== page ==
U.S. Rep. Christopher Cox lost his bid to be removed totally from a lawsuit accusing him of helping to keep the First Pension scandal operating 10 years ago, according to an Orange County judge's preliminary rulings Thursday.
However, while Superior Court Judge Francisco F. Firmat appeared to give investors a boost in their class action, he also issued a preliminary ruling that removes the Newport Beach Republican from another lawsuit.
Firmat is expected to make a final ruling today on whether Cox will remain a defendant in the investors' lawsuit, which stems from the $136-million fraud perpetrated by William E. Cooper, First Pension's founder. Cooper, once a major Orange County GOP campaign fund-raiser, is now serving 10 years in prison for swindling investors out of their retirement savings.
In the investors' class action, the judge threw out two allegations--for malpractice and for fraud by active concealment--but gave plaintiffs 30 days to amend the pleadings to try to overcome legal objections. He overruled Cox's effort to dismiss four other claims, including fraud, misrepresentation and aiding and abetting a fraud.
In a second lawsuit, brought by First Pension's court-appointed receiver, Firmat issued a preliminary ruling to throw out claims against Cox. The judge, however, held back a final ruling until he reads new cases cited at the hearing by lawyers.
The legal skirmishing represents the first effort by Cox and other defendants in the cases to get the charges dismissed. Also seeking to be dismissed were the Coopers & Lybrand accounting firm, former state Corporations Commissioner Gary Mendoza and the law firm of Latham & Watkins, where Cox and Mendoza worked on a First Pension securities offering in the 1980s.
While they deny any wrongdoing, the defendants have yet to file formal responses to the lawsuits. "The question is whether the plaintiffs can even make an allegation," Cox's lawyer, George Link, said. "We're not looking at the merits yet."
It was only last-minute pleading by Link that kept Firmat from making his order final Thursday. The judge will hear more arguments this afternoon before making his decision.
Link said that a "good chunk" of the investors' case was thrown out and that he doubts the plaintiffs can fix the defects in their pleadings.
But Michael Aguirre, lawyer for the investors, said his clients are pleased with the preliminary rulings. "They've been waiting a long time, and they're starting to see some justice in the case," Aguirre said.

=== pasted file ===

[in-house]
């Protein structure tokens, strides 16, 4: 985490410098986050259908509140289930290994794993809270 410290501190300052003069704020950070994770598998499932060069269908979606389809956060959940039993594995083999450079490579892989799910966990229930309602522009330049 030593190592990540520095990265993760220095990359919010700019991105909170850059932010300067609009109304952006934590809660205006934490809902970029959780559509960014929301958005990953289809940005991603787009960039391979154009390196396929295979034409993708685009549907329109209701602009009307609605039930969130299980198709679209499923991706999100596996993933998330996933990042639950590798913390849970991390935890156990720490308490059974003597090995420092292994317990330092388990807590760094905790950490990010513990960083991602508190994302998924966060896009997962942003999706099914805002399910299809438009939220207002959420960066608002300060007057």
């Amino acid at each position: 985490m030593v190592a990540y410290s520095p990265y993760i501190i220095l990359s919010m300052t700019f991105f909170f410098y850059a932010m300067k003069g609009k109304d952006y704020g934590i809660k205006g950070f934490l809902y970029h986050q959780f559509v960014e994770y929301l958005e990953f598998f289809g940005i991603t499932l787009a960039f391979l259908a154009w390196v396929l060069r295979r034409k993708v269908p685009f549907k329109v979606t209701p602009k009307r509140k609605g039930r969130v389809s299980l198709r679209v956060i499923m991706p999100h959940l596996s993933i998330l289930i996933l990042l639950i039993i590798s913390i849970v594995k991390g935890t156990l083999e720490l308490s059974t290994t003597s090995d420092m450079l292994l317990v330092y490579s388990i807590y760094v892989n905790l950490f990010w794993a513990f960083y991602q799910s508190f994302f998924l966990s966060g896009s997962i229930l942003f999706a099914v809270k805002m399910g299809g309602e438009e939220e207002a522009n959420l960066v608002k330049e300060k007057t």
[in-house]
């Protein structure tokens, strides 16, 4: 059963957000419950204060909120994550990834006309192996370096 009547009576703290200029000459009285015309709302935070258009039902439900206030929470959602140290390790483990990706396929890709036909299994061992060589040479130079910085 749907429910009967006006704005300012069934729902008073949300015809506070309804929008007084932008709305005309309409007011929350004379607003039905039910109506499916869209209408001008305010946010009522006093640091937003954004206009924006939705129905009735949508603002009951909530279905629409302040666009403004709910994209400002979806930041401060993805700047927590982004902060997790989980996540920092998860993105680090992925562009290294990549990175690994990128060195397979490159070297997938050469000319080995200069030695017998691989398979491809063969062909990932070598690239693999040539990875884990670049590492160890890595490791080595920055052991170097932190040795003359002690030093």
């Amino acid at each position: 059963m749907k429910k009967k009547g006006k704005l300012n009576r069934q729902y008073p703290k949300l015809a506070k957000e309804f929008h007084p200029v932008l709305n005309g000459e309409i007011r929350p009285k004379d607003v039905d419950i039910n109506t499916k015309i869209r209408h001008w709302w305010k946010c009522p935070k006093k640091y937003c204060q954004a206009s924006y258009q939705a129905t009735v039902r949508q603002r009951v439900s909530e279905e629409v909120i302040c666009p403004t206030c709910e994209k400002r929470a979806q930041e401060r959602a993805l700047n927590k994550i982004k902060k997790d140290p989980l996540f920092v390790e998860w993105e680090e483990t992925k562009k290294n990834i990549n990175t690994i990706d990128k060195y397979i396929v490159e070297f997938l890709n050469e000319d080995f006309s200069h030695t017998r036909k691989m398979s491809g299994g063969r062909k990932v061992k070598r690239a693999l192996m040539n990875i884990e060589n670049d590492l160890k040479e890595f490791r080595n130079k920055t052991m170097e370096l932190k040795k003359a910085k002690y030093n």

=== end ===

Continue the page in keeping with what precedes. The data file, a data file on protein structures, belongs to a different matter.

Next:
First Pension and related companies collapsed in April 1994, under the weight of a scam that left 8,000 investors with losses totaling $136 million.
Cooper has admitted that he had been swindling investors out of their retirement savings for a dozen years. In February 1995, a federal judge sentenced him to prison and ordered him to repay $73.1 million.
His two cohorts, Valerie Jensen and Robert Lindley, also were given prison terms for their roles in what amounted to a giant Ponzi scheme that misled clients into investing in nonexistent mortgages and took money from new investors to pay back earlier ones.
The plaintiffs accuse Cox, Mendoza and Latham of helping to rearrange a corporate structure to hide Cooper's wrongdoing and to communicate misleading information to investors and regulators by omitting information about prior losses as well as details about the investment portfolio.
Two letters to investors in late 1984 and early 1985 also failed to mention a pending Securities and Exchange Commission investigation into First Pension and a sister company, VestCorp, the suit contends.
"Cox was a securities law expert," Aguirre said in an interview. "He knew the legal significance of what he was doing much more than the others."
The suit alleges that Cox and other Latham lawyers knew that Cooper and the others had been involved in wrongdoing, including misappropriation of funds by Cooper. The lawyers failed to notify investors, the suit alleges, because Cooper feared a "run on the system"--demands by investors for the return of money that the company no longer had.
"Once engaged in the concealment of the fraud, all the defendants got caught in a vicious circle of telling falsehoods to cover-up prior falsehoods," the suit contends.
But Link, the congressman's lawyer, pointed out that while Cox had worked on a VestCorp public offering from 1984 to early 1986, he had left the law firm more than a year before the offering was revised, approved and sold.
"Due diligence isn't done until the end of the process, just before the offering goes public, and he simply wasn't there then," Link said.
He also asserted that the law firm's job was to handle only one offering, which resulted in sales of only $5 million. The complaints don't allege that anyone lost money from that offering, he said.
"This transaction may have been the only transaction that First Pension did that was done properly," Link said.
Link asserts in court papers that the plaintiffs took "enormous logical hurdles" to allege such "preposterous legal conclusions" as an accusation that Cox should be responsible not only to those investors in the $5 million pool but also to all investors in other pools sold and administered by VestCorp and First Pension.